A gaze into the future

Author
Malene Aadal Bo
Main image
orb flickr
C.R.Strebor
What themes and events are likely to appear on the agenda of education advocates in the year to come? We have asked Kira Boe, policy advisor, Oxfam IBIS; and Ramya Vivekanandan and Margaret Louise Irving, GPE technical leads on learning and teaching and on domestic financing respectively.

There is hope that 2022 will see the end of the pandemic that has been setting the global agenda for close to two years now. But even if we get back to normal, and schools around the world reopen, the pandemic will still be the cause of many of the things we will need to think about, discuss, decide, and do in the year that lies ahead, our experts predict.

1. We might go back to talking about enrolment

There is no doubt that education worldwide has suffered a major setback due to the pandemic. It is a concern not all children will return to school. Everywhere will see a big need for initiatives supporting this transition back to school. Some even say that we will see a need to lay aside the newly won focus on quality in education and go back to talk about mere access. Kira Boe from Oxfam IBIS predicts that 2022 will see a need for both.

“Education needs of course to be available and accessible, and families and communities aware of their rights to and the benefits of education. But quality will still be a key word and I expect the discussion to center more around retention than enrolment. At this point you already see practitioners, advocates and politicians think hard about the measures we might use to eliminate the barriers for children’s return.

For instance, in Tanzania the number of teenage pregnancies had increased during lockdown to an extent so that the authorities have decided to allow young mothers and pregnant girls in school. In other places rising poverty levels, fear of illness or shame of now being overaged, might be the thing to address to prevent children from dropping out.

I anticipate these issues on enrolment and retention to be high on the agenda almost everywhere. And if they are not, at least they should be,” says Kira Boe.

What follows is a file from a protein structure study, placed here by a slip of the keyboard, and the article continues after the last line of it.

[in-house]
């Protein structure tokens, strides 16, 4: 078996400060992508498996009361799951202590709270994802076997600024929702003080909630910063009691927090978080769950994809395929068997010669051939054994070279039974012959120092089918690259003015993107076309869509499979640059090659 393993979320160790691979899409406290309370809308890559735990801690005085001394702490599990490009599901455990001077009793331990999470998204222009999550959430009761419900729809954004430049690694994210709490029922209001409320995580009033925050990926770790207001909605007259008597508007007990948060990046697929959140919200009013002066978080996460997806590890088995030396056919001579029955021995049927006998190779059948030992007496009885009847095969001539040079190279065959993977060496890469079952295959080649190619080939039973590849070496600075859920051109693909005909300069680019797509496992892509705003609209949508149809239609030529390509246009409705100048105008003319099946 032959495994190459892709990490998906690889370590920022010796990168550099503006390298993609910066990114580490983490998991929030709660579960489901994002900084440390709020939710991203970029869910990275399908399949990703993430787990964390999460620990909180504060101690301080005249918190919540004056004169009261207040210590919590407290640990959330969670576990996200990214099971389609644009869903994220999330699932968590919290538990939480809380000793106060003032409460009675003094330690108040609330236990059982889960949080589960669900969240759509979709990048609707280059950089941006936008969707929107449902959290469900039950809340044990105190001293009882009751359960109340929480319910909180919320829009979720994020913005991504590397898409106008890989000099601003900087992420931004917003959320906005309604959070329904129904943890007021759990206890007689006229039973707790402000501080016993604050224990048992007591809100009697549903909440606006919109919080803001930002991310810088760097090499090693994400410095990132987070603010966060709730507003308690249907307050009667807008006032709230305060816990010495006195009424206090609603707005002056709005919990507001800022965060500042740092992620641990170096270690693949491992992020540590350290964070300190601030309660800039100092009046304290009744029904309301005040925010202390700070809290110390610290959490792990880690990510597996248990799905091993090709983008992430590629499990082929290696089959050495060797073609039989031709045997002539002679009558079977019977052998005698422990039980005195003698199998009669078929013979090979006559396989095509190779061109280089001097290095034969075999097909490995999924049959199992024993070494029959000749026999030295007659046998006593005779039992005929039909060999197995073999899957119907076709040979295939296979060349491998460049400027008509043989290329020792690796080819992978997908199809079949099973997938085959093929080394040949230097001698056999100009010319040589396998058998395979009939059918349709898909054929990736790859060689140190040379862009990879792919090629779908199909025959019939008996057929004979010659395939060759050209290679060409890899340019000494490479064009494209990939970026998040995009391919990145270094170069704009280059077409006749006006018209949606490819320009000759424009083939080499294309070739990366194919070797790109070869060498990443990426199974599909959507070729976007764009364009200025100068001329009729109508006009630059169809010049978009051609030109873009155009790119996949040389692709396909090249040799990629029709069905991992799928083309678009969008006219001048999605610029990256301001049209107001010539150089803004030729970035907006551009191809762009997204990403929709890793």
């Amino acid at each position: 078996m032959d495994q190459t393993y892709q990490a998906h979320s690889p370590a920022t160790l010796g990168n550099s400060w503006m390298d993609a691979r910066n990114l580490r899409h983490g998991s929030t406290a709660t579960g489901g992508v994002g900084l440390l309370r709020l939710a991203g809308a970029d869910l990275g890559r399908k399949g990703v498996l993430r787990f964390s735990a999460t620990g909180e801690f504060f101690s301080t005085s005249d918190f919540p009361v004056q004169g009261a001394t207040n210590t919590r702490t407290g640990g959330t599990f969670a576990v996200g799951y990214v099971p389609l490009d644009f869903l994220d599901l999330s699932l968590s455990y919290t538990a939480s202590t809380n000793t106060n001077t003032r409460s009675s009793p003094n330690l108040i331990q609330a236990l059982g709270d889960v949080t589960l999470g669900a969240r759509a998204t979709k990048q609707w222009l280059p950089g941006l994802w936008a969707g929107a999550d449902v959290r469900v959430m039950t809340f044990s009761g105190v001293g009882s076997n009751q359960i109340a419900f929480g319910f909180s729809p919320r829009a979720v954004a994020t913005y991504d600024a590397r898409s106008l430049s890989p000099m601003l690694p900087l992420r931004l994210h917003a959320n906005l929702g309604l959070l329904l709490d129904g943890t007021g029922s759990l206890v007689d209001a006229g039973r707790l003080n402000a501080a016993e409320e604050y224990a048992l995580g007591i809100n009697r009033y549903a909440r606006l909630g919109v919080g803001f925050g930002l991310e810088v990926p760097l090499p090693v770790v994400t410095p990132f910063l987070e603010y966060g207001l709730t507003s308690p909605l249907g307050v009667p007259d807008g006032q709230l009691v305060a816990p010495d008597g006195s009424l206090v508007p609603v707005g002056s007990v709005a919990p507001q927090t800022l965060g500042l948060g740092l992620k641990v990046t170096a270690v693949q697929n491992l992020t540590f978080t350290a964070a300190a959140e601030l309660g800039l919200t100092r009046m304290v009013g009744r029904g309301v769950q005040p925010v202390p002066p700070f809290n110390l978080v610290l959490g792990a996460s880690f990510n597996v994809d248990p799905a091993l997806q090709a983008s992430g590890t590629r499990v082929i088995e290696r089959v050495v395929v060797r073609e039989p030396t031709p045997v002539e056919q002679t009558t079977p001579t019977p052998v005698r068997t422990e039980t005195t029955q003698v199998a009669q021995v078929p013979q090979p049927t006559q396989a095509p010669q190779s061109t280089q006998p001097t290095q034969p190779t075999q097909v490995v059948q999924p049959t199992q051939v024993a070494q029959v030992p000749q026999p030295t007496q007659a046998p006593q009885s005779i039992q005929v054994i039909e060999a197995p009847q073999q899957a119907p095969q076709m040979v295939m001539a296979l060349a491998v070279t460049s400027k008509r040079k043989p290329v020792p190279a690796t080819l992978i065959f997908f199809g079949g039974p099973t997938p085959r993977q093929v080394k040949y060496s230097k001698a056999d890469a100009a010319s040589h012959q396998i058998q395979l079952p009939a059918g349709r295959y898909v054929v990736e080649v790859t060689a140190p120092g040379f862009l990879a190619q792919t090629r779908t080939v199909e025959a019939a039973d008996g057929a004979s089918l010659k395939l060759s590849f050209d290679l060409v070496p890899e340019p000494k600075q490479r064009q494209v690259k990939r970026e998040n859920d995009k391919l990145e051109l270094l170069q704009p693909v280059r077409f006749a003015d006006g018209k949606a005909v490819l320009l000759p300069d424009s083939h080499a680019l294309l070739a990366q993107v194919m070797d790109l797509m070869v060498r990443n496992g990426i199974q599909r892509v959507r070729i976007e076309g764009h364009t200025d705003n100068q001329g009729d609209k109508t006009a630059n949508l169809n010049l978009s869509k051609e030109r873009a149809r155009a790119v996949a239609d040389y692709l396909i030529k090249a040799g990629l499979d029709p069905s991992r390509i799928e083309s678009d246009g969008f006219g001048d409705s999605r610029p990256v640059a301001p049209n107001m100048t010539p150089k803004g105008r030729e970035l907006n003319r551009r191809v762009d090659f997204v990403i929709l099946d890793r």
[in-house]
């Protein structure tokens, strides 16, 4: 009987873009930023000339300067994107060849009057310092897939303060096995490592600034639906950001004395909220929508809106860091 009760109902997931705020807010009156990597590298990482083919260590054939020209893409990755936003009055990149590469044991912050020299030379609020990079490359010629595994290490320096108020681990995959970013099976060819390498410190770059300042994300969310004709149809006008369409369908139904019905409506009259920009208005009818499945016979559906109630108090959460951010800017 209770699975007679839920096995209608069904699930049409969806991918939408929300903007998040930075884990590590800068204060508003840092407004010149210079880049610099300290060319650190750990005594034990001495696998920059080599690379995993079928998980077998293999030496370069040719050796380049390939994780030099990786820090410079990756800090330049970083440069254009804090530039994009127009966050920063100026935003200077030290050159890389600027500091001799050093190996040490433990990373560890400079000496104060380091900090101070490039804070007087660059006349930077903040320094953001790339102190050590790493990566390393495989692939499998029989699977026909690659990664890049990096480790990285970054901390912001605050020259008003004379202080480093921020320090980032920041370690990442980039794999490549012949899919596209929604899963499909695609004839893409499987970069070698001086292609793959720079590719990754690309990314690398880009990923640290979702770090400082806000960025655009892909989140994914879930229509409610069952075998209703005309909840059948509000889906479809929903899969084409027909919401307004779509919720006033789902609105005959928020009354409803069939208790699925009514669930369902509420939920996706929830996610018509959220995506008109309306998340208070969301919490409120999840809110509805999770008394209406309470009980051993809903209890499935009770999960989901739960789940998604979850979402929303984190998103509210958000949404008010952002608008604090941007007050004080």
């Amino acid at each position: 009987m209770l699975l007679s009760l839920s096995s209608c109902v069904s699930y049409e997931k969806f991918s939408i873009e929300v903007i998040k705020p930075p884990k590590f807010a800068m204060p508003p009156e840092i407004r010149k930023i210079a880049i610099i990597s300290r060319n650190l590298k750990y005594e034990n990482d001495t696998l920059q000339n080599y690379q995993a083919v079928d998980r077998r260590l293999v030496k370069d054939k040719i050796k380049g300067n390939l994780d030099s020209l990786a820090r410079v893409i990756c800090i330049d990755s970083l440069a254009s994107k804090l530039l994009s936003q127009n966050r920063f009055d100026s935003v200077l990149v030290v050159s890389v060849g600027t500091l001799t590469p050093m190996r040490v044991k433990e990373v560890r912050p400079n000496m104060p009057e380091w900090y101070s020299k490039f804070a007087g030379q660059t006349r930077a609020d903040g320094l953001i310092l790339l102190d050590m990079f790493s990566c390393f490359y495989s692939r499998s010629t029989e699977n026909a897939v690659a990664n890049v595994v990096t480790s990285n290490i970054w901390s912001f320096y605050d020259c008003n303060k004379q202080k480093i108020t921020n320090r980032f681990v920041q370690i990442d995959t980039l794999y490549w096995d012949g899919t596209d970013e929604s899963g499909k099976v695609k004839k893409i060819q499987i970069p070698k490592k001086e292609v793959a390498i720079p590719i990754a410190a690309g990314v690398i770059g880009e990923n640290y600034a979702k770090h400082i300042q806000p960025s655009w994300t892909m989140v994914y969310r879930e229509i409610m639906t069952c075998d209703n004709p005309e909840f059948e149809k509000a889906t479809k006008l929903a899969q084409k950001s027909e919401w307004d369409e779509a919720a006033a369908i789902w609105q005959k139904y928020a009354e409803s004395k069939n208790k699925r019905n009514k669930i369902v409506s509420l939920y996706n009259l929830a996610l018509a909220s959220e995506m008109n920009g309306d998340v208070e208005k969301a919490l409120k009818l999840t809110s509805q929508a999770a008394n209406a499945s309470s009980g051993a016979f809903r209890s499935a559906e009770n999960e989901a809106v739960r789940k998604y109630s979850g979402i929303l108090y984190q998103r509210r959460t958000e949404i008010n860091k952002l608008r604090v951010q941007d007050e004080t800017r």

2. Growing interest in “citizen-led assessment tools”

GPE’s thematic lead for teaching and learning Ramya Vivekanandan expects to see a growing interest in the data-collection and mobilization approach called “Citizen-led Assessment”, which can offer rapid assessment of, for instance, the level of learning lost during pandemic lockdowns. And maybe more importantly, it is an approach designed to reach learners in their homes and is therefore applicable in jurisdictions that are still partly closed due to the pandemic.

“In the aftermath of Covid-19, there is an urgent need to assess the skills and competencies of learners in order to inform efforts to reintegrate them into schools and catch up on the learning lost. And it’s quite possible that both authorities and civil society organizations will look for tools that can reach learners in their communities, as many schools are still closed or at least not in a position to carry out large-scale assessments of learning.

There may also be a higher sense of trust for families in enabling their children to participate in this kind of assessment, as it is typically carried out by someone from the local community and in the family home. Especially for those who want to combine the data collection with efforts to mobilize or initiate a dialogue with the parents and the communities, citizen-led assessments might be something they want to test.

We have seen numerous times how assessing kids while their parents/guardians are observing, which is a hallmark of the approach, has been very illuminating for everybody and that the immediate sharing of knowledge with the community has, in many instances, led to action in favor of better monitoring of the quality of education offered to their children. This is a way of allowing all people a role to play in ensuring quality education.